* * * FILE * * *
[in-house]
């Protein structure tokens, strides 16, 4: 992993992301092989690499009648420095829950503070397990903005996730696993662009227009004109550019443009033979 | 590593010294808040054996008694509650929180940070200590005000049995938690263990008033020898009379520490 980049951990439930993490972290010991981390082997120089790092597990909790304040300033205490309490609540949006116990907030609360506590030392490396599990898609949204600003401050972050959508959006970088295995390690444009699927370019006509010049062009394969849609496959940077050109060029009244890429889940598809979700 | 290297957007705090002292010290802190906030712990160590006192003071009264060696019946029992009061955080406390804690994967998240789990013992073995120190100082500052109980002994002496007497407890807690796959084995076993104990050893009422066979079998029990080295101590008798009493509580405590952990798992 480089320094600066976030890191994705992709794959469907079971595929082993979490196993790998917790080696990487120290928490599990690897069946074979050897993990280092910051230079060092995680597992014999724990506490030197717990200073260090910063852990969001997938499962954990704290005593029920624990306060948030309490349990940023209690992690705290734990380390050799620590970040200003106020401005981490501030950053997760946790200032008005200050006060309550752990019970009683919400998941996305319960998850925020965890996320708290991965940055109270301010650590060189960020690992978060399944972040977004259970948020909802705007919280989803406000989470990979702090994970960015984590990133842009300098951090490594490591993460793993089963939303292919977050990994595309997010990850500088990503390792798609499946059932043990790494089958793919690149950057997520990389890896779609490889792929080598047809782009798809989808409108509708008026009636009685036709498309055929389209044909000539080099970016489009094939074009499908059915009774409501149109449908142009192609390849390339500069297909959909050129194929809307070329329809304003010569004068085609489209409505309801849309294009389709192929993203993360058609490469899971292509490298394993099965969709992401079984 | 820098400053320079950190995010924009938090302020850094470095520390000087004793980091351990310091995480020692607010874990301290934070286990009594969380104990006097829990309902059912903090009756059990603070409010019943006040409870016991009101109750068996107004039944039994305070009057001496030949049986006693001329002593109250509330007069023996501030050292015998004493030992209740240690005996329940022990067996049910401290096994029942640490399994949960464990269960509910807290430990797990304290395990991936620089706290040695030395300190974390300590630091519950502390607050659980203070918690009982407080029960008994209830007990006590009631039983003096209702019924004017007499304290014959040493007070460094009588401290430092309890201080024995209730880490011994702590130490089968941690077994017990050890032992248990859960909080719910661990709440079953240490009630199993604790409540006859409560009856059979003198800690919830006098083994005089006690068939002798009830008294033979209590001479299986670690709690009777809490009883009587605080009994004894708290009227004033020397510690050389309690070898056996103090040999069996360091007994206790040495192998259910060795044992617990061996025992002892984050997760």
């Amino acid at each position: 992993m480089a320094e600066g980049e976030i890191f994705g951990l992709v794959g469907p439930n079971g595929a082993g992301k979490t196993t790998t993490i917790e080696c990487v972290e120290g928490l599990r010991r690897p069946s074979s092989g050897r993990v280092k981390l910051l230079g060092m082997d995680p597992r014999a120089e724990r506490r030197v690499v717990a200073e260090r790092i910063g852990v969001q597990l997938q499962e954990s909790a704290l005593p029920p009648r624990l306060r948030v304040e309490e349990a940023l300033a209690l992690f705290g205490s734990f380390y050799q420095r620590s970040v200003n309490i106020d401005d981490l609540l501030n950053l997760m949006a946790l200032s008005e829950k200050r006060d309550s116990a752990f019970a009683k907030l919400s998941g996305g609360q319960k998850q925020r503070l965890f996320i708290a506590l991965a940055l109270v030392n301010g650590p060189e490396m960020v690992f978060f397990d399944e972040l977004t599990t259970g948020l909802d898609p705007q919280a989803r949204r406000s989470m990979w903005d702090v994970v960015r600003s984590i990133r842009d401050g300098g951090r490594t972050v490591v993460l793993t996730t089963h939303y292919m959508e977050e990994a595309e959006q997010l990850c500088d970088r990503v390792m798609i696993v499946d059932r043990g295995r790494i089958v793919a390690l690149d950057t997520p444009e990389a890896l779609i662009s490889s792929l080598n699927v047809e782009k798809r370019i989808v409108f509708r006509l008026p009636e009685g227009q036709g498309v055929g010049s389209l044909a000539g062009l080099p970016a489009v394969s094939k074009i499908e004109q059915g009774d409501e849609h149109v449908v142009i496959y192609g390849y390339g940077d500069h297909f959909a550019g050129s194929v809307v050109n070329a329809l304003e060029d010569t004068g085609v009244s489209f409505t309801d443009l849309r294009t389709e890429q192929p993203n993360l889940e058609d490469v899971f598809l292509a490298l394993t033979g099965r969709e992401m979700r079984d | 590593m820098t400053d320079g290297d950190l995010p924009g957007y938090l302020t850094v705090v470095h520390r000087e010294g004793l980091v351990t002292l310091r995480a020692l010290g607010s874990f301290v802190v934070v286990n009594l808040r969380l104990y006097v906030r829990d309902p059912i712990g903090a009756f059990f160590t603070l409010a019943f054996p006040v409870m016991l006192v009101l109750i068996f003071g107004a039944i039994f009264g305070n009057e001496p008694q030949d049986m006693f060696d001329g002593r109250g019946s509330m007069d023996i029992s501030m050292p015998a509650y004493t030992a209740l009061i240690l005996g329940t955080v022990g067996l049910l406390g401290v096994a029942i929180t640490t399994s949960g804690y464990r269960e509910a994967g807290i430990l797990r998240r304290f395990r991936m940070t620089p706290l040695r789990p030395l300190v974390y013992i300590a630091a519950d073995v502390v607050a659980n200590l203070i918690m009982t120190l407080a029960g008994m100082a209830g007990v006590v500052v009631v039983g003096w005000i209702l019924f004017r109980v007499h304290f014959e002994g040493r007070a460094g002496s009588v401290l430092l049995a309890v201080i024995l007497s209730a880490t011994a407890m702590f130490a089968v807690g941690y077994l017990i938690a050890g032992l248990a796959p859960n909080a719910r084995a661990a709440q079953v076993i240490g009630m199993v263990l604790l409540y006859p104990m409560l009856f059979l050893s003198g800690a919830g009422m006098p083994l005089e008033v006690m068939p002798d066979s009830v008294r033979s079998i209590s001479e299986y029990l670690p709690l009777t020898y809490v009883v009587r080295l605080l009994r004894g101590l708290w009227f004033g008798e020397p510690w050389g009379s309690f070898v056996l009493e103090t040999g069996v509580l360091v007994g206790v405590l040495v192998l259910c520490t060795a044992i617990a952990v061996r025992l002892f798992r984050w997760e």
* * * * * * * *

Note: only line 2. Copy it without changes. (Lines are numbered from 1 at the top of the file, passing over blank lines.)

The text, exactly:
């Protein structure tokens, strides 16, 4: 992993992301092989690499009648420095829950503070397990903005996730696993662009227009004109550019443009033979 | 590593010294808040054996008694509650929180940070200590005000049995938690263990008033020898009379520490 980049951990439930993490972290010991981390082997120089790092597990909790304040300033205490309490609540949006116990907030609360506590030392490396599990898609949204600003401050972050959508959006970088295995390690444009699927370019006509010049062009394969849609496959940077050109060029009244890429889940598809979700 | 290297957007705090002292010290802190906030712990160590006192003071009264060696019946029992009061955080406390804690994967998240789990013992073995120190100082500052109980002994002496007497407890807690796959084995076993104990050893009422066979079998029990080295101590008798009493509580405590952990798992 480089320094600066976030890191994705992709794959469907079971595929082993979490196993790998917790080696990487120290928490599990690897069946074979050897993990280092910051230079060092995680597992014999724990506490030197717990200073260090910063852990969001997938499962954990704290005593029920624990306060948030309490349990940023209690992690705290734990380390050799620590970040200003106020401005981490501030950053997760946790200032008005200050006060309550752990019970009683919400998941996305319960998850925020965890996320708290991965940055109270301010650590060189960020690992978060399944972040977004259970948020909802705007919280989803406000989470990979702090994970960015984590990133842009300098951090490594490591993460793993089963939303292919977050990994595309997010990850500088990503390792798609499946059932043990790494089958793919690149950057997520990389890896779609490889792929080598047809782009798809989808409108509708008026009636009685036709498309055929389209044909000539080099970016489009094939074009499908059915009774409501149109449908142009192609390849390339500069297909959909050129194929809307070329329809304003010569004068085609489209409505309801849309294009389709192929993203993360058609490469899971292509490298394993099965969709992401079984 | 820098400053320079950190995010924009938090302020850094470095520390000087004793980091351990310091995480020692607010874990301290934070286990009594969380104990006097829990309902059912903090009756059990603070409010019943006040409870016991009101109750068996107004039944039994305070009057001496030949049986006693001329002593109250509330007069023996501030050292015998004493030992209740240690005996329940022990067996049910401290096994029942640490399994949960464990269960509910807290430990797990304290395990991936620089706290040695030395300190974390300590630091519950502390607050659980203070918690009982407080029960008994209830007990006590009631039983003096209702019924004017007499304290014959040493007070460094009588401290430092309890201080024995209730880490011994702590130490089968941690077994017990050890032992248990859960909080719910661990709440079953240490009630199993604790409540006859409560009856059979003198800690919830006098083994005089006690068939002798009830008294033979209590001479299986670690709690009777809490009883009587605080009994004894708290009227004033020397510690050389309690070898056996103090040999069996360091007994206790040495192998259910060795044992617990061996025992002892984050997760």